I have only been fired once. My then boss had a litany of reasons for wanting rid of me that she had wrapped up in a bow-shaped accusation that I was bringing down the morale of the team. We’d just had a major success. Everyone else was jumping up and down with excitement, breaking out the bubbly. Me? I reacted in true Irish fashion with a quiet ‘That’s grand. Now, about that budget…’ Months of simmering antipathy boiled over and I was fired. It felt good.
I’ve never been really attached to work. I see it more as a means to travel, a reason to go somewhere else. While others were settling down with their careers, I was proving to be an unboxable nightmare for the various recruitment agencies I signed up with. What ambitions I have are personal. My half-hearted flirtation with the corporate ladder gave me soul splinters. I spent six months once trying to find a voluntary posting overseas with an aid agency – any aid agency – but no one would have me. I had nothing they needed. It felt bad.
That was twenty-something years ago. Twenty-something years of moving around, exploring new fields, studying new disciplines, and I still have no idea what I want to be when I grow up. This week, though, I discovered something that got my heart pounding a little. And loathe though I am to admit it, I can feel some tentative excitement tiptoeing through my veins for the first time in quite a while.
Enter Karoli Hindriks, a 31-year-old Estonian, who started her first company at the age of 16. A graduate of the NASA-partnered Singularity University in Silicon Valley – a benefit corporation that provides educational programs, innovative partnerships and a start-up accelerator to help individuals, businesses, institutions, investors, NGOs and governments understand cutting-edge technologies, and how to utilize these technologies to positively impact billions of people – Hindriks is doing her bit to make the world a better place.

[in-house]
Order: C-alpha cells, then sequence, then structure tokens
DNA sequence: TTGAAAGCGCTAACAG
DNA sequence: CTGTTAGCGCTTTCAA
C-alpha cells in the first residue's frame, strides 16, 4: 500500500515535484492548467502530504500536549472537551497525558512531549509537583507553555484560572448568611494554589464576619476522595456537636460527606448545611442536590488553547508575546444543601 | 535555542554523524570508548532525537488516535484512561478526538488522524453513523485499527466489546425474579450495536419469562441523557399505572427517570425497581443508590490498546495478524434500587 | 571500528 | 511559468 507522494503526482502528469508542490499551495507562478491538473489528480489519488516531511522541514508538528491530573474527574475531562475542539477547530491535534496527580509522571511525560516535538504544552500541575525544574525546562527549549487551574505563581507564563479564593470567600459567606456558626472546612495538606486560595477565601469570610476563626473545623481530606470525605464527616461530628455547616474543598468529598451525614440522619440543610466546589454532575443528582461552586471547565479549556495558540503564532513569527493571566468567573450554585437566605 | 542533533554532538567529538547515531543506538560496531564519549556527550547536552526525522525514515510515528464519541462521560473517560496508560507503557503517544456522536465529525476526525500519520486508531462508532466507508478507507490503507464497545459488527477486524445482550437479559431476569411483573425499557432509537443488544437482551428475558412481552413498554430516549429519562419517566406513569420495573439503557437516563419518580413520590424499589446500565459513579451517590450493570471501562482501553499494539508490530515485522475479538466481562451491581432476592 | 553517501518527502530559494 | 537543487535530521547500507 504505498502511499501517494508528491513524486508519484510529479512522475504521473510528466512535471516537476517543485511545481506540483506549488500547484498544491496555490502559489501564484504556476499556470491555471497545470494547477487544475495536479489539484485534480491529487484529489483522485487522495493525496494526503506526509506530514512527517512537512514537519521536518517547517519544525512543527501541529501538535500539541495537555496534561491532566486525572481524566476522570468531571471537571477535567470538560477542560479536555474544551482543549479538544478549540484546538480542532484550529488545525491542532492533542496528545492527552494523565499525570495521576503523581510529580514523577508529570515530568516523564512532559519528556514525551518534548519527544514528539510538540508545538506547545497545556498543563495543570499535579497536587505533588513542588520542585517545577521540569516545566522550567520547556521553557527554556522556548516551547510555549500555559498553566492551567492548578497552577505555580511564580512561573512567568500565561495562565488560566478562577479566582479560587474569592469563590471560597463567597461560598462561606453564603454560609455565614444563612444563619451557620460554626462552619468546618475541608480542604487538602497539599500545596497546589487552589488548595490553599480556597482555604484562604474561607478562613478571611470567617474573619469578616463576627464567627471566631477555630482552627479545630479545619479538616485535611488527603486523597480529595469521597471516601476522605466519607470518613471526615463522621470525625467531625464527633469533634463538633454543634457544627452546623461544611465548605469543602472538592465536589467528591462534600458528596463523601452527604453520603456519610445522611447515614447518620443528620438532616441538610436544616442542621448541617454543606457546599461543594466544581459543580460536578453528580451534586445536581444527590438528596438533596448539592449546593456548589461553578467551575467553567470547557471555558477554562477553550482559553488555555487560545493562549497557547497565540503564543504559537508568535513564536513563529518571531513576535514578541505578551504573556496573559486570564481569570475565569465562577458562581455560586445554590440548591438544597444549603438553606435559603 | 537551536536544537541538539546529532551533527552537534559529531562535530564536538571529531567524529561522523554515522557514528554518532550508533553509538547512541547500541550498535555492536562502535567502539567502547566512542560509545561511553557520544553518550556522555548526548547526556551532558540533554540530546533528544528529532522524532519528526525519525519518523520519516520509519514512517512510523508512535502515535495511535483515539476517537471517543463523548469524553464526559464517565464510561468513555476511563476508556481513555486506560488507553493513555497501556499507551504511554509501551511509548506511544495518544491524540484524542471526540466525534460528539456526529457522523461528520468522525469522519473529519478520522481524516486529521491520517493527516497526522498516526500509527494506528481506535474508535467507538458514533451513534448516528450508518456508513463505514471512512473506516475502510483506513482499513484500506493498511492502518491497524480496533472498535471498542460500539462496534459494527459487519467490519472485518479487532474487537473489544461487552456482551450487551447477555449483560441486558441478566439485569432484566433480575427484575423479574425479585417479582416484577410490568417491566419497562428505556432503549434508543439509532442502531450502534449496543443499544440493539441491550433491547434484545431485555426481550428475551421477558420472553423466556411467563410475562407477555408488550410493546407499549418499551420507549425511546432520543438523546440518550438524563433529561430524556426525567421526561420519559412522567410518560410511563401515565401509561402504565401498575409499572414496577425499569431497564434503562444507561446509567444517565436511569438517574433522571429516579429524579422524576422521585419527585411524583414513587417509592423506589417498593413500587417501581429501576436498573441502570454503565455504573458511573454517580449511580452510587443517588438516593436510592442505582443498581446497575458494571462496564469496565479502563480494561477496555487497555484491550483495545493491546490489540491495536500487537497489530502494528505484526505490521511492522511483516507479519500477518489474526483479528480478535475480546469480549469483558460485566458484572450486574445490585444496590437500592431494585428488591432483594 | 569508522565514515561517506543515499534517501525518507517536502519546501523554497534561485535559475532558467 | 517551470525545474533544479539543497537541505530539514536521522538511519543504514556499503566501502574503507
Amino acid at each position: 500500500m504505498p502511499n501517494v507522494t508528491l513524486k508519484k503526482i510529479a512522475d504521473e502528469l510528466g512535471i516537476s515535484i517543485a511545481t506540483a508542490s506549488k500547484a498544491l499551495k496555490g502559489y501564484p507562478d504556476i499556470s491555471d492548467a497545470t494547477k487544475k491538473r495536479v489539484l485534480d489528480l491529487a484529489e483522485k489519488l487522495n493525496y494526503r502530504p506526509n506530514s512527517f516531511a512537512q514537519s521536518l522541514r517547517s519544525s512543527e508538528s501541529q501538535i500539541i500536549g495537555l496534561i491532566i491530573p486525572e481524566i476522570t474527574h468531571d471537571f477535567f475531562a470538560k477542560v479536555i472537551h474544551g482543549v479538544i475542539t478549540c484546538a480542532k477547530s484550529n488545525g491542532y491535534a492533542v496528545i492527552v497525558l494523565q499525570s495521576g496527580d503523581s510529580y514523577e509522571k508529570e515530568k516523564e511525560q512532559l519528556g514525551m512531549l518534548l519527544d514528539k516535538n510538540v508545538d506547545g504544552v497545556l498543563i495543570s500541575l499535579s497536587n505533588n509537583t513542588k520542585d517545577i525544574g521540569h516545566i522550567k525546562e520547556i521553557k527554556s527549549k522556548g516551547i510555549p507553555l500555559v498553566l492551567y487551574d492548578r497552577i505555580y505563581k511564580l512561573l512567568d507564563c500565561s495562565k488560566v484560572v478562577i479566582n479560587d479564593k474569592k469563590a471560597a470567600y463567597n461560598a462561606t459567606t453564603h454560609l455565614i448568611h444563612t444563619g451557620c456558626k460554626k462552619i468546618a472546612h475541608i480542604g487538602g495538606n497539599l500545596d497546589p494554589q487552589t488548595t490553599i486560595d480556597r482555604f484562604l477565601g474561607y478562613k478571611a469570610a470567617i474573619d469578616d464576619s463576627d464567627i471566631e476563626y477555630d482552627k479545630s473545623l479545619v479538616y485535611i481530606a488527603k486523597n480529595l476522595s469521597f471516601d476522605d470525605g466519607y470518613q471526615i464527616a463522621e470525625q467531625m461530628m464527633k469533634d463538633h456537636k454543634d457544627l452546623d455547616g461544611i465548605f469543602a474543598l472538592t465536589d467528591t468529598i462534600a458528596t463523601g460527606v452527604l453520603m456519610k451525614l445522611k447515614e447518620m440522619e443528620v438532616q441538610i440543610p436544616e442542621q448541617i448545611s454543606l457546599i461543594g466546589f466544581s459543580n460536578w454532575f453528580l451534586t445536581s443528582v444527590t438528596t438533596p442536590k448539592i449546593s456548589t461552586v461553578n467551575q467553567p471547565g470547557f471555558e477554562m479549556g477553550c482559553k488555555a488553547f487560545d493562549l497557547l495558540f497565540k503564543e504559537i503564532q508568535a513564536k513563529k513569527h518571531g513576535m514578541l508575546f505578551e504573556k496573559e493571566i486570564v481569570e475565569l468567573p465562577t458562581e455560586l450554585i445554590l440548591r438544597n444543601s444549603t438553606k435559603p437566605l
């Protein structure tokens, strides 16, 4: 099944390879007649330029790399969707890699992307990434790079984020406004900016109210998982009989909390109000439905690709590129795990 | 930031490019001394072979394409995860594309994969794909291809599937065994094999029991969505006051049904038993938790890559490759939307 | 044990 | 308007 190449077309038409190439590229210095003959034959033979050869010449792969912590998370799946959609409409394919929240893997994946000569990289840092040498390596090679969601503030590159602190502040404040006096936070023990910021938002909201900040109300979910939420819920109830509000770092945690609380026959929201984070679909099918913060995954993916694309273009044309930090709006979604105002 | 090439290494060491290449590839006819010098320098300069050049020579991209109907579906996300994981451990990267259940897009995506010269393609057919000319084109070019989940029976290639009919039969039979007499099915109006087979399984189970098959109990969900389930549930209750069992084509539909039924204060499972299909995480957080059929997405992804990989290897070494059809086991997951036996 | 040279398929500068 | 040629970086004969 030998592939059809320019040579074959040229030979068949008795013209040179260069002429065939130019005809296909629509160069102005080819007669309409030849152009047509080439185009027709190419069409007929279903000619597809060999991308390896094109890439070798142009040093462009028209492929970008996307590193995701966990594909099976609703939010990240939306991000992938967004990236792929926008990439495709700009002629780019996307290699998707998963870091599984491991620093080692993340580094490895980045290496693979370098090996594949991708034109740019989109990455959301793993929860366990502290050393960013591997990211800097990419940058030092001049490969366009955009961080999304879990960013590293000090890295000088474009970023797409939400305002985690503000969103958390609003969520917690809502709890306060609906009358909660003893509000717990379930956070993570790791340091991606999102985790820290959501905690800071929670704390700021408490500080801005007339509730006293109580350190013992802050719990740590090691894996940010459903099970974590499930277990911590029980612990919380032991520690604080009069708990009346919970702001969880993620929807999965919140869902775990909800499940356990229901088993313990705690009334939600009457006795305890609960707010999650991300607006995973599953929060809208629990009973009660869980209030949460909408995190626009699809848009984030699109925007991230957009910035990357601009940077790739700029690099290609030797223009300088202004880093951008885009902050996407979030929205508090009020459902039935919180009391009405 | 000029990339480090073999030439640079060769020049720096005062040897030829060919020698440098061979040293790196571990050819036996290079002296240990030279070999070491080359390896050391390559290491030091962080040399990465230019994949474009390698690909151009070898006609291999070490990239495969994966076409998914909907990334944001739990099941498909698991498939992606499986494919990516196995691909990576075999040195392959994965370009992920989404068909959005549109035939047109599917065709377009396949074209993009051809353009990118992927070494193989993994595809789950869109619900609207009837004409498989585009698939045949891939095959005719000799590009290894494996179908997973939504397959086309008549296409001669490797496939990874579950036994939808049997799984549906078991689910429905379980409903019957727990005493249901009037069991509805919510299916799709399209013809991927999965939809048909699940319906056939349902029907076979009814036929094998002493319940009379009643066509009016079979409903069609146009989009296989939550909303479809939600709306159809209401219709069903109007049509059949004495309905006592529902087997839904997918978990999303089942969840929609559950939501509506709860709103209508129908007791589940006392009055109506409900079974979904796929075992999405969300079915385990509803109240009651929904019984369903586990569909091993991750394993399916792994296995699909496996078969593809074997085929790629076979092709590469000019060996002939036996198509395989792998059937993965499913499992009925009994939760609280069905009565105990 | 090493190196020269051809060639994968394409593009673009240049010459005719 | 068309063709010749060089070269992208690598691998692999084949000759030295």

The brain behind Jobbatical.com, her mission is to match the wealth of professional expertise that has itchy feet with global start-ups who could benefit from their international experience. Her marketing goal is to get the word Jobbatical into the dictionary. With the intention of building the programme sector by sector, Hindriks is initially concentrating on techies. Say you’re a graphic designer or a Java programmer with 5-10 years of experience of working in Hungary. And you want to move, to say, Singapore . You could move over on spec, and see what jobs you could find once you’re there. Or you could sign up to Jobbatical.com and troll through the classifieds to see if there’s a match. Perhaps a start-up in Singapore is in need your talents.
Or you’re a Hungarian start-up and you would like to get someone with international experience to come work in Budapest. Simply post your call to action and see who’s out there. Currently in its Beta version, Jobbatical.com already has 6000 followers and 92 teams in 36 countries looking for your help, start-ups who have the potential to go global but have little or no access to international skills and expertise. And they are willing to pay. These are not unpaid internships or voluntary programmes. They’re proper jobs, with proper salaries, and proper benefits.
And it’s not just for the young ones. Admittedly 80% of those on the books are in the 25-35 age range, but a solid fifth are over 35. Are you in a rut, bored, and want to make a difference while continuing to pay off your mortgage? Do you have years of experience to share and want to travel somewhere different? Jobbatical.com could well be your answer.
First published in the Budapest Times 5 June 2015